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Licensed General Contractor

Impact Roofing is a Licensed General Contractor & Construction Consulting Company

What that means to you is “Peace of Mind” knowing that your roofing, gutter or exterior project is done right. There is a lot that goes into being a licensed general contractor. Education, testing, finances and much more. When you have a licensed general contractor do your exterior project you can rest assure that your project will be done right and up to all city and state licensing codes.

Impact Roofing is a licensed General Contractor and we provide consulting services as well. Because Impact Roofing is a licensed general contractor, we are also a full construction consulting company for your insurance claim, new renovation or new build project. We have been managing construction development projects for our clients for many years. Impact Roofing can be your eyes and ears on your project and we frequently serve in a consulting role for many of our clients acting as a adviser or oversight consultant. We can be a full-service project manager for all of your projects, or on a more limited scope.

Call us at 719-464-8876. For more information about our services visit our website. www.ImpactRoofingCO.com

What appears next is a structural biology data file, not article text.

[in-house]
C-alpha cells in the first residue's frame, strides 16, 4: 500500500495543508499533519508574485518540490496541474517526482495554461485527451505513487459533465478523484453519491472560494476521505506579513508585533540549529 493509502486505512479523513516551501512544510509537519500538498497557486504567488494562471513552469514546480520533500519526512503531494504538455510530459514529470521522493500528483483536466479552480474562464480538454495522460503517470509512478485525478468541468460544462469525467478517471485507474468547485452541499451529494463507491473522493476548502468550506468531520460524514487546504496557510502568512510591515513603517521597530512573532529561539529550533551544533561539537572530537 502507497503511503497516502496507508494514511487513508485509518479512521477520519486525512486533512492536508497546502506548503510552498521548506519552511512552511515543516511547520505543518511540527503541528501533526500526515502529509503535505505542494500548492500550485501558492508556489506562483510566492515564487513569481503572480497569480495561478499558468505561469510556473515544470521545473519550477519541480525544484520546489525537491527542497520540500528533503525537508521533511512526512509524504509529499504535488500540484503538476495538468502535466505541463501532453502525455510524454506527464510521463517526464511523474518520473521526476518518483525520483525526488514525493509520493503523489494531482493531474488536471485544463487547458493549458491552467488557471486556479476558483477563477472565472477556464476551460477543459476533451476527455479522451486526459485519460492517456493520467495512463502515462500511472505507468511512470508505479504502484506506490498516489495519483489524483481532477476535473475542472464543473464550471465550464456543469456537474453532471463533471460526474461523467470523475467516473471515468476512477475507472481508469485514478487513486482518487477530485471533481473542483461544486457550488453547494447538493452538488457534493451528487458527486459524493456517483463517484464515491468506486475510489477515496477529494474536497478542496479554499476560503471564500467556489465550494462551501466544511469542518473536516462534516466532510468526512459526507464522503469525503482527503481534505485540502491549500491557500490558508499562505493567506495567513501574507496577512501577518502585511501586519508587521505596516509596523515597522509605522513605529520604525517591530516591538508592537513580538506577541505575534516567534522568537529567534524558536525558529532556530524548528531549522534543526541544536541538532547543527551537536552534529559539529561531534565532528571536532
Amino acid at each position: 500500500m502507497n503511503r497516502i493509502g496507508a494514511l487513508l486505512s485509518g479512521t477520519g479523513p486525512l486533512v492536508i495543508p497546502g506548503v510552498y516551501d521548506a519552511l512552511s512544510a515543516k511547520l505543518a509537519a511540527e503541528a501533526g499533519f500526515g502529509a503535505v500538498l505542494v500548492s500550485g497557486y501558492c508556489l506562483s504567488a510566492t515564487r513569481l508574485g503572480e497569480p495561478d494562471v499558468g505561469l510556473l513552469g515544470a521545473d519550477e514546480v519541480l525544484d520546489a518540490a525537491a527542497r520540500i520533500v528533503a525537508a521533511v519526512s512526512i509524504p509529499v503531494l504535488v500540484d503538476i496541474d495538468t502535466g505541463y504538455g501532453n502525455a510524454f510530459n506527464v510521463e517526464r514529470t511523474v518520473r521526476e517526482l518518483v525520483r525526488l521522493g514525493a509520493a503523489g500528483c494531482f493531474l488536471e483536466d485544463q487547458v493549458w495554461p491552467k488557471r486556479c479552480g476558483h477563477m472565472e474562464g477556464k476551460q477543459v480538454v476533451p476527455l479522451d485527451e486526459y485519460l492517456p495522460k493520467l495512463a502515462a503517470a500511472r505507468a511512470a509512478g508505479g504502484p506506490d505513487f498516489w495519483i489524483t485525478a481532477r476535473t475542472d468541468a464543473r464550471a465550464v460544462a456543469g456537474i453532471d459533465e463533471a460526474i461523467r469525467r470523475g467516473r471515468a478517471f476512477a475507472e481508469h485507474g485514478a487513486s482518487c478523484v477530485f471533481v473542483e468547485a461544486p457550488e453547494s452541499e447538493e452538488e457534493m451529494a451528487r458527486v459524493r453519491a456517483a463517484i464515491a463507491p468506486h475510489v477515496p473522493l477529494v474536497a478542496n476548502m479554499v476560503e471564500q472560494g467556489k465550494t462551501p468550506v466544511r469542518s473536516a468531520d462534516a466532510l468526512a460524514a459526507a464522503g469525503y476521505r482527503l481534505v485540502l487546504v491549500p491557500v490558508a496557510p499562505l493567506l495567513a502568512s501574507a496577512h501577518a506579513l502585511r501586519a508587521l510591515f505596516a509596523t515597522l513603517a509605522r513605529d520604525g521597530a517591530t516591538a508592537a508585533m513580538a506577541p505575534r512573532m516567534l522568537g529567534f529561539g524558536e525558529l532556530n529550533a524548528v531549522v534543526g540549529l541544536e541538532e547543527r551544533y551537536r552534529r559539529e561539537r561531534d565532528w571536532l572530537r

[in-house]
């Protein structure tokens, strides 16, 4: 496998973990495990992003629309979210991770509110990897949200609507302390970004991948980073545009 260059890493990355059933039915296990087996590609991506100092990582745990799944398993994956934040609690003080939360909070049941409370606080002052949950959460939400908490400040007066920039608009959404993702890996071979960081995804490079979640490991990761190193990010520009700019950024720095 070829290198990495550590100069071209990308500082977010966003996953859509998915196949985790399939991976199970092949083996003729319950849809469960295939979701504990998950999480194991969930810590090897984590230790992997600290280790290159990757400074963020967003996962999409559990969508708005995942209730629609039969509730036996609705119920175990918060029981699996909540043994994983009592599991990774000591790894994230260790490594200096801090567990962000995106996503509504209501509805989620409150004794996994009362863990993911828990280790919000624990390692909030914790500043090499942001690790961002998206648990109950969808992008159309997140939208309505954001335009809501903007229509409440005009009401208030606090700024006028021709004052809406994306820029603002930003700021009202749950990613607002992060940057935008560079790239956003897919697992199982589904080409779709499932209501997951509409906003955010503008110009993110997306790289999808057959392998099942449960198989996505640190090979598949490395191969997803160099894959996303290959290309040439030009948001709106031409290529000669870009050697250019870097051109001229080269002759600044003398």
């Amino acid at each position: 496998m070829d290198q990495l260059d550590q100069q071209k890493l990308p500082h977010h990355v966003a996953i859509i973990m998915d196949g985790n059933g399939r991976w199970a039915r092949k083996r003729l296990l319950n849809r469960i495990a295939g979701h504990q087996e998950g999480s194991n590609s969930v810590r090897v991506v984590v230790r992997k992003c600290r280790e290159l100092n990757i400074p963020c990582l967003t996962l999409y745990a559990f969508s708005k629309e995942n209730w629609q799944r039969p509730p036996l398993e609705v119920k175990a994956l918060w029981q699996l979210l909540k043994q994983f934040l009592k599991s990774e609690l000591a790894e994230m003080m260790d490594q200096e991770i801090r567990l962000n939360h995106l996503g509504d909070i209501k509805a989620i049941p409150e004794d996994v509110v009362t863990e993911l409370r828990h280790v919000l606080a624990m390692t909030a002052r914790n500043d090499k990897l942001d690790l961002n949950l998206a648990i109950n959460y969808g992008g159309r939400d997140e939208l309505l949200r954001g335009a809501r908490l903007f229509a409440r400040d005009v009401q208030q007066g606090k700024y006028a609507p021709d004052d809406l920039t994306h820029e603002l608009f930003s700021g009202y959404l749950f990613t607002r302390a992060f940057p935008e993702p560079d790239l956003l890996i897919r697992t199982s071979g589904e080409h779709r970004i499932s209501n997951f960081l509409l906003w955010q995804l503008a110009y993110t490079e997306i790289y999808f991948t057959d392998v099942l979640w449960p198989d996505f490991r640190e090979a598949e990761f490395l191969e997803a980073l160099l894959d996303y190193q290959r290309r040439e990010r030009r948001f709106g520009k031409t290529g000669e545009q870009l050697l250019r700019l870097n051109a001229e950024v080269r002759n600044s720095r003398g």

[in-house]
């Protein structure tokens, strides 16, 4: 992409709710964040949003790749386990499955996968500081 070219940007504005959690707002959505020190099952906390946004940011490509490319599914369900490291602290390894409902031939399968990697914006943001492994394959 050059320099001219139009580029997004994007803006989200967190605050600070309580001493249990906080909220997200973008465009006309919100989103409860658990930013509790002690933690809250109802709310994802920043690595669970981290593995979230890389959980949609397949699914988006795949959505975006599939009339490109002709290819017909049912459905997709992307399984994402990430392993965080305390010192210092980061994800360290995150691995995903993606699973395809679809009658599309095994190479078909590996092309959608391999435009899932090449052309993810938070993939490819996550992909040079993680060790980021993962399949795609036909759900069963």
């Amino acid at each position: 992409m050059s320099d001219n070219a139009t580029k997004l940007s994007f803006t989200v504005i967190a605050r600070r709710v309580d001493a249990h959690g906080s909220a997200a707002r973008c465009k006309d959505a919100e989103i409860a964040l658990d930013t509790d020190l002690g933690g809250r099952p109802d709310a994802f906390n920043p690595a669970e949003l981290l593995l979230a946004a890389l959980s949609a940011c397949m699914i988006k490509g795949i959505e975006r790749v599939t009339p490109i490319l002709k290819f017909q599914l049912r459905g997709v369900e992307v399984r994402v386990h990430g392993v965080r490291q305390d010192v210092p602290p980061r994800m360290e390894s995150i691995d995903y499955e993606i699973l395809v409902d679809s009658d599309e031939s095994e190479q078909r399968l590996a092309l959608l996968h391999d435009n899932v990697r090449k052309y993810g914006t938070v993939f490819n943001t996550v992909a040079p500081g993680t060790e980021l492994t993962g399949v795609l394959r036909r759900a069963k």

We have listed the definition that Wikipedia says goes into being a licensed general contractor.

Description
The general contractor is a manager, and possibly a tradesman, employed by the client on the advice of the architect, engineer or the architectural technologist or the client him/herself if acting as the manager. A general contractor is responsible for the overall coordination of a project.[3] A general contractor must first assess the project-specific documents (referred to as bid, proposal or tender documents). In the case of renovations, a site visit is required to get a better understanding of the project. Depending on the project delivery method, the contractor will submit a fixed price proposal or bid, cost plus price or an estimate. The general contractor considers the cost of home office overhead, general conditions, materials and equipment as well as the cost of labor to provide the owner with a price for the project.

Contract documents include drawings, project manual (including general, supplementary and/or special conditions and specifications), addendum or modifications issued prior to proposal/ bidding and prepared by a design professional such as an architect. The general contractor may be the construction manager or construction manager at high risk

Responsibilities
A general contractor is responsible for providing all of the material, labor, equipment (such as engineering vehicles and tools) and services necessary for the construction of the project. The general contractor hires specialized subcontractors to perform all or portions of the construction work.

Responsibilities may include applying for building permits, advising the person they are hired by, securing the property, providing temporary utilities on site, managing personnel on site, providing site surveying and engineering, disposing or recycling of construction waste, monitoring schedules and cash flows, and maintaining accurate records.[4]